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Each day TFO Canada publishes a sample of trade news on the Canadian import market along with any new, updated or changed regulations and legislations regarding international trade; countries in which TFO Canada offers services and on the export sectors which it promotes.

 

Ethnic Food: Finding a product mix for modern Canadians

Monday, December 15, 2014 > 11:16:58
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(Canadian Grocer)

LoyaltyOne report shows many visible minority Canadians are unhappy with ethnic food selection

Canadian grocery retailers have invested a lot of time and effort trying to get inside the mind of the ethnic consumer. But while they’ve come a long way, research shows retailers have much to learn before they can capture market share.

According to a new study done by LoyaltyOne, 63% of visible-minority shoppers in Canada feel their big-box grocery store doesn’t stock a sufficient selection of ethnic food. As a result, ethnic consumers aren’t filling their shopping baskets to the brim – they’re making multiple trips to several stores.

“Despite improvements over the past decade in the amount of square footage dedicated to ethnic food, shoppers aren’t getting the full benefit, explains Jeff Berry, senior director of research and development at LoyaltyOne. “There’s an opportunity to get much more targeted about how retailers use their square footage, but also the product mix they bring in.”

Berry says grocery retailers already have the underlying data they need to analyze the success of their ethnic offerings.  Through established programs, like inventory and loyalty programs, grocers already know what shoppers are buying and to what frequency.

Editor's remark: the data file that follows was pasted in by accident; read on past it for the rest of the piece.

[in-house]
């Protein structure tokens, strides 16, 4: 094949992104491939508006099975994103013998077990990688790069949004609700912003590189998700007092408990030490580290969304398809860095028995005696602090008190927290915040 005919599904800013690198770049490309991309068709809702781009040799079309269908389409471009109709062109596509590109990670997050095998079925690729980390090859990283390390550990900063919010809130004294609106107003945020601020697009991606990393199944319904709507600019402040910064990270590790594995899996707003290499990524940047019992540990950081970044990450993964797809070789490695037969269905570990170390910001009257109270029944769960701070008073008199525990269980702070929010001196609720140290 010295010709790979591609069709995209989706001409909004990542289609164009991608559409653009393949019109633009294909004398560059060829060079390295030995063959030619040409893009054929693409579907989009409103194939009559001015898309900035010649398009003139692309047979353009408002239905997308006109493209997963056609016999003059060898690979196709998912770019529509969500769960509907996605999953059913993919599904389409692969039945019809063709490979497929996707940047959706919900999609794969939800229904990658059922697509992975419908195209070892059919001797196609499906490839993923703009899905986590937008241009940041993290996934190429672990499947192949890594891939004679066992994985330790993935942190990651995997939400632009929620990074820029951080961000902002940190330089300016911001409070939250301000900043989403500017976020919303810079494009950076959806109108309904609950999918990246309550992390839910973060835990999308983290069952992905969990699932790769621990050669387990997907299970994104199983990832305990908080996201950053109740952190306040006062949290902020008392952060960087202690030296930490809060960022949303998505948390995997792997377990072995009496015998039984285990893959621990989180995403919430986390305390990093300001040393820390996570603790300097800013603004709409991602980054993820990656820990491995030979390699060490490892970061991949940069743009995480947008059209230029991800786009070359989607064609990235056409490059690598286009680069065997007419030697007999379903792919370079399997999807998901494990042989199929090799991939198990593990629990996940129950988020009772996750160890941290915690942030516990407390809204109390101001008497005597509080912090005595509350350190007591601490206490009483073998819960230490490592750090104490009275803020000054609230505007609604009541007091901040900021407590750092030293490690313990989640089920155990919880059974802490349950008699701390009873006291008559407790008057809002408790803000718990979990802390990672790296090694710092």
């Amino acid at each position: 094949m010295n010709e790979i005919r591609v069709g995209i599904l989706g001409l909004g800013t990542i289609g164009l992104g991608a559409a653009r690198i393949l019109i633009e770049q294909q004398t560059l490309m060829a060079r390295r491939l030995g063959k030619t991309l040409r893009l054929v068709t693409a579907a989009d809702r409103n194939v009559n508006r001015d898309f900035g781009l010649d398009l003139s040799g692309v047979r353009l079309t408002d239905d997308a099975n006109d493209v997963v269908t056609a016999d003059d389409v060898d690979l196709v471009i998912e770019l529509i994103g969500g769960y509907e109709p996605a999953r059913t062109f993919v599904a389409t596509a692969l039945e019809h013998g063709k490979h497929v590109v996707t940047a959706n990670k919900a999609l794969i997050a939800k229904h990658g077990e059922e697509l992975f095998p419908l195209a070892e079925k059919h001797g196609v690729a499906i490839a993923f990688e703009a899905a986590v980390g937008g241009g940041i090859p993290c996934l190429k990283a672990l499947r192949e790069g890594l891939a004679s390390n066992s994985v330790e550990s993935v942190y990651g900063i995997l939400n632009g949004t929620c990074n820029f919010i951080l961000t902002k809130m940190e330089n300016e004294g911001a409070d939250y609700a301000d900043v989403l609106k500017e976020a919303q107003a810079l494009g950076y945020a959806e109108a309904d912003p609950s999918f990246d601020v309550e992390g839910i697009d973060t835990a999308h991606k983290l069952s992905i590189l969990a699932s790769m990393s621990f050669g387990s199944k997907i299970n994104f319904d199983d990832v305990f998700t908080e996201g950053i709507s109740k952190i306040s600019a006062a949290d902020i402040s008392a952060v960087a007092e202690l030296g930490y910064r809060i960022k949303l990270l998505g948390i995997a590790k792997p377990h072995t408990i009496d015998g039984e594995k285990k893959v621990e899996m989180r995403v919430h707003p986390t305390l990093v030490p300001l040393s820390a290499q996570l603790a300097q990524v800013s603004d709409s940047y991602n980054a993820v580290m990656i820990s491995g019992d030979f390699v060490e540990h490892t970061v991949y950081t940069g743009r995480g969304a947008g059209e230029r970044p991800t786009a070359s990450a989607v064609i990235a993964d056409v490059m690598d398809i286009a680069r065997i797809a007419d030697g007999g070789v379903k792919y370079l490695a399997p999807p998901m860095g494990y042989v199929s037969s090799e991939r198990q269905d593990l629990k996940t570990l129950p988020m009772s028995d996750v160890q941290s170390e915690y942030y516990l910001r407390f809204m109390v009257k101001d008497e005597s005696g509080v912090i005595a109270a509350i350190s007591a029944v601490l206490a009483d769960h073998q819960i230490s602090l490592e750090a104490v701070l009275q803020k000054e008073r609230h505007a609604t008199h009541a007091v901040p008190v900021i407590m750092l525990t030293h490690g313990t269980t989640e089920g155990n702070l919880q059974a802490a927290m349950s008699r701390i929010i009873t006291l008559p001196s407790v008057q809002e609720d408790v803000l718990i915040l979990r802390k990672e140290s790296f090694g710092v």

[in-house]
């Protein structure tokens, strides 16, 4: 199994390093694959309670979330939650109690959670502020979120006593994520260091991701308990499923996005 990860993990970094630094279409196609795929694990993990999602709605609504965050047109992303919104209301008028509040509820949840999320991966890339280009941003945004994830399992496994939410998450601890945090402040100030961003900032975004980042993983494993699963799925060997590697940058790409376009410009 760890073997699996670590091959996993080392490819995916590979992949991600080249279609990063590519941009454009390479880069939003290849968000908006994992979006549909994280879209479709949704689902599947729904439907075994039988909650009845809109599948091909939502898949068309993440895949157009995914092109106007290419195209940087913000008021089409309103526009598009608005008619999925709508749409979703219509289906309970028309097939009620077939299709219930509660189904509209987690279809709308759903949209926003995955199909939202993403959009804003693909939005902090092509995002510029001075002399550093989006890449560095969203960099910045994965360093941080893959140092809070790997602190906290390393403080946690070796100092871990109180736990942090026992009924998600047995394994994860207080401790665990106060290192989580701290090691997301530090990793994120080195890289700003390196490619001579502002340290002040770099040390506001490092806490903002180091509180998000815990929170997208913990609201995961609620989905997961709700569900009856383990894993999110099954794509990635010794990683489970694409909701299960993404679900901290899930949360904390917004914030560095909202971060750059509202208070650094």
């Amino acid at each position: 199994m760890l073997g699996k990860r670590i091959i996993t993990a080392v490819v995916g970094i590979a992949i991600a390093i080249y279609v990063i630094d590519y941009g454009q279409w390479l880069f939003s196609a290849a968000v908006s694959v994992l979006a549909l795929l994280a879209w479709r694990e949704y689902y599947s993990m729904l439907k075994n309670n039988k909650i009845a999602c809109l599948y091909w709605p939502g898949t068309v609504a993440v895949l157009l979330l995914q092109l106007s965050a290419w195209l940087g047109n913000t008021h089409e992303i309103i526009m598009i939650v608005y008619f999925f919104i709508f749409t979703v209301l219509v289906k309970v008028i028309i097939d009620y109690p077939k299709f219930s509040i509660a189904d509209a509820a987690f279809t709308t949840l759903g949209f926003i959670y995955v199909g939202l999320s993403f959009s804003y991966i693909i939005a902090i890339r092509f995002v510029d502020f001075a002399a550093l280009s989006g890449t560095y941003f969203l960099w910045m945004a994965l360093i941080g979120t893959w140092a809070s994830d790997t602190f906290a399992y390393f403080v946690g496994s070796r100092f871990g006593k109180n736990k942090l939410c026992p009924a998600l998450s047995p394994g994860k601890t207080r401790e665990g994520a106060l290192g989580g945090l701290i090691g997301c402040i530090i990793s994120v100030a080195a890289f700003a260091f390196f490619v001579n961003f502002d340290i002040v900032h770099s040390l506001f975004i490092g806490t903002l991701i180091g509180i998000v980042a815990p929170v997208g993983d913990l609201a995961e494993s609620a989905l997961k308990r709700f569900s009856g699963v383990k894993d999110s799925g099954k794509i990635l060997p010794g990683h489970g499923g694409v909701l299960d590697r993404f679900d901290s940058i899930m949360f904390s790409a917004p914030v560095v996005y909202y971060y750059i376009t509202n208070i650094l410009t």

“The starting point is using data to find out what you’re doing right and what you’re doing wrong,” he says. “Are you a destination store for ethnic consumers, or is your product mix not deep enough? By discovering what shoppers are buying, that should lead you to think of complementary products you should be carrying.”

As shoppers become more adventurous with their tastes, ethnic ingredients and spices appeal to more than just visible-minority Canadians. So relegating all your global products to the ethnic aisle might be doing your store a disservice. Instead, try to find other areas of the store where an ethnic addition might help spice up an otherwise boring dish.

“You’re less likely to be browse the ethnic aisle,” explains Berry, adding shoppers are more likely to pick up new products if they’re presented in a way that shows how they can fit in to a household’s traditional meals.



 



 


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